Thats Photobucket being a devil. I signed in a while back as I wanted to download the content which I had previously uploaded. It had some images going back 10 years which I no longer have on my current devices. It wouldn't let me download them.. Like WTF, those are my images. Those pics still occasionally pop up when i google search something like A65 etc but again the links dont work.
I tried signing in to Photobucket a while back, but they had deleted my account, so all images gone. I most likely have them elsewhere.
Originally Posted by JER.Hill
Hi

Yes an interesting read. One of the things that I found quite interesting was the comment by Ron Mason, who said that Devimead probably produced no more that around 200 barrels (I thought it would have been a lot higher), due to porosity and other casting issues. He said they'd get a batch of 20 and get 10 or 12 barrels out of the batch that's terrible.

I've cast 70 alloy barrels and had 4 which turned out with porosity on the final bore prior to coating, these were then linered to utilise them. So after reading that I'm feeling quite happy with myself, I did look at both the original BSA and Devimead barrels when getting the mould made and changed a couple of things to make casting and machining simpler and getting the pour temperature right is a critical part of the process.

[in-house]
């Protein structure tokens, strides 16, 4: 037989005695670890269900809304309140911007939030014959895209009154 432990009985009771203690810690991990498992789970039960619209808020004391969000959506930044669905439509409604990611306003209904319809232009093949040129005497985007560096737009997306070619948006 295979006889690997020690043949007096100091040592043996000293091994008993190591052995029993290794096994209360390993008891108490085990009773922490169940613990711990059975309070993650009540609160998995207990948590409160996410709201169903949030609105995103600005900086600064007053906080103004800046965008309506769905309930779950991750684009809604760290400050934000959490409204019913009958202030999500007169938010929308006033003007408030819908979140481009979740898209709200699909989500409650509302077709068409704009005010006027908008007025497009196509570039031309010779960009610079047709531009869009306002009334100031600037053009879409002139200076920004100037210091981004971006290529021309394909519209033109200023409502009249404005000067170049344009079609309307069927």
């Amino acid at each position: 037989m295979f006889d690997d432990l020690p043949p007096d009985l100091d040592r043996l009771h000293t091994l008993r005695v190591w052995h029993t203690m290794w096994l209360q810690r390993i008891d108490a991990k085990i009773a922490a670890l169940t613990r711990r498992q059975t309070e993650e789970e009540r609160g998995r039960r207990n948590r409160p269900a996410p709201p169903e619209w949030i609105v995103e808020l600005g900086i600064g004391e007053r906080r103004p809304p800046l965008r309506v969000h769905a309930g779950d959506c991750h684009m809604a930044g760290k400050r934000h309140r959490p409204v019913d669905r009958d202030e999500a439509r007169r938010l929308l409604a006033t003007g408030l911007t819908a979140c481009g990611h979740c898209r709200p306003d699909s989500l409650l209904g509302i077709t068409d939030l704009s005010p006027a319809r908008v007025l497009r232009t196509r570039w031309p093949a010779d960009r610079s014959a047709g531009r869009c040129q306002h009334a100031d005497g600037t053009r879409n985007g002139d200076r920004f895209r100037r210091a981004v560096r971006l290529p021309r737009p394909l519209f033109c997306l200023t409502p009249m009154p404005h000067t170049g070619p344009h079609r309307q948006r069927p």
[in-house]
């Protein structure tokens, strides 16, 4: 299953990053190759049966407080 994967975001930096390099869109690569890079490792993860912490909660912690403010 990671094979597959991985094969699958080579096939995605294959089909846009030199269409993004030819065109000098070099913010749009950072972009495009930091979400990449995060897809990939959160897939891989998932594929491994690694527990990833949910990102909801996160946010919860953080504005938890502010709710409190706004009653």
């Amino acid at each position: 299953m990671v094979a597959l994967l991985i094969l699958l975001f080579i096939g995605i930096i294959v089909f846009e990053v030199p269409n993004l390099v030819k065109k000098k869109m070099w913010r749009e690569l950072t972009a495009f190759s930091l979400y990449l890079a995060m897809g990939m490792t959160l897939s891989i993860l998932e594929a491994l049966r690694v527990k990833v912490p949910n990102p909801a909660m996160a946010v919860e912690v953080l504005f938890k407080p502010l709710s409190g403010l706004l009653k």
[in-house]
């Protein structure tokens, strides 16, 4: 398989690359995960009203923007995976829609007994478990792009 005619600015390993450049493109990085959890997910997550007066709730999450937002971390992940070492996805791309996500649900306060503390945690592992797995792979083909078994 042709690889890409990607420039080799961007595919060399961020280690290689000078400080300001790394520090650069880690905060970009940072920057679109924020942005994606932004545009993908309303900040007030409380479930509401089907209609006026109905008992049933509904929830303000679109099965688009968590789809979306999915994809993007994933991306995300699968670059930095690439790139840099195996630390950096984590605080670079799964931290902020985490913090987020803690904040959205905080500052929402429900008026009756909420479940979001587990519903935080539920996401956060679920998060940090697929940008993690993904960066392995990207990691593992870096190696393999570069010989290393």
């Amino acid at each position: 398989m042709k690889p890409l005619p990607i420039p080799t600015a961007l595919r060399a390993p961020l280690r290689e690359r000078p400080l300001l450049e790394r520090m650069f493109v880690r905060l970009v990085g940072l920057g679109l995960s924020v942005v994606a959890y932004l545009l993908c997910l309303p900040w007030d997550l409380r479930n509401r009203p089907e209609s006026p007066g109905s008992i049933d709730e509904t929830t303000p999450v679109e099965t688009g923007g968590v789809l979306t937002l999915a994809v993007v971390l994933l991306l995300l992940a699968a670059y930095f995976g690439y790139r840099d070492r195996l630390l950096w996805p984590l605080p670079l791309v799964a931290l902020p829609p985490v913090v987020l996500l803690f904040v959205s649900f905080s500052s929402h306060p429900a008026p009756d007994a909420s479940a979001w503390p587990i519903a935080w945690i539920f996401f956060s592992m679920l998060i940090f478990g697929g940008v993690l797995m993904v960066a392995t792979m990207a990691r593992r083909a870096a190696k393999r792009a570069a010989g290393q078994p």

Looking forward to reading the volume two.

John

Remember we are talking about UK production technology of the 1970's which was not much advanced from the immediat pot WW II technology .
Then there was this funny mindset that nothing should be changed unless absolutely necessary.
Now day we have computer controlled furnaces, holding furnaces and moulds, vacuum degassing , betted chemical control over tha melt start to finish and far better fluxes .
At college I was taught that it was impossible to ge shrinkage & gas porosity in the same casting
At work I was problem solving this exact occurance for our customers .
The use of spectrual chemistry, particularly to control minor elements that used to be considered impurities like Iron & Nickle to a level just enough to form a skin agains the mould surface instantly but not enough to start inward dendritic growth or form FeSi or NiSi intermatallics is possible now days, it was not available back then.
As is real time nuetron radiography which allows you to watch the actual solidification in the actual moulds on the casting line.
Add to that very accurate ccomputer modeling of solidification has revolutionised the foundry process .
Hi Trevor

Thanks for your insight into the world of casting. Just to let you know my barrel were done in an old foundry (sadly now closed) using resin sand. While they did have control of the mix and furnace temperature, the pour was into the sand and let it set.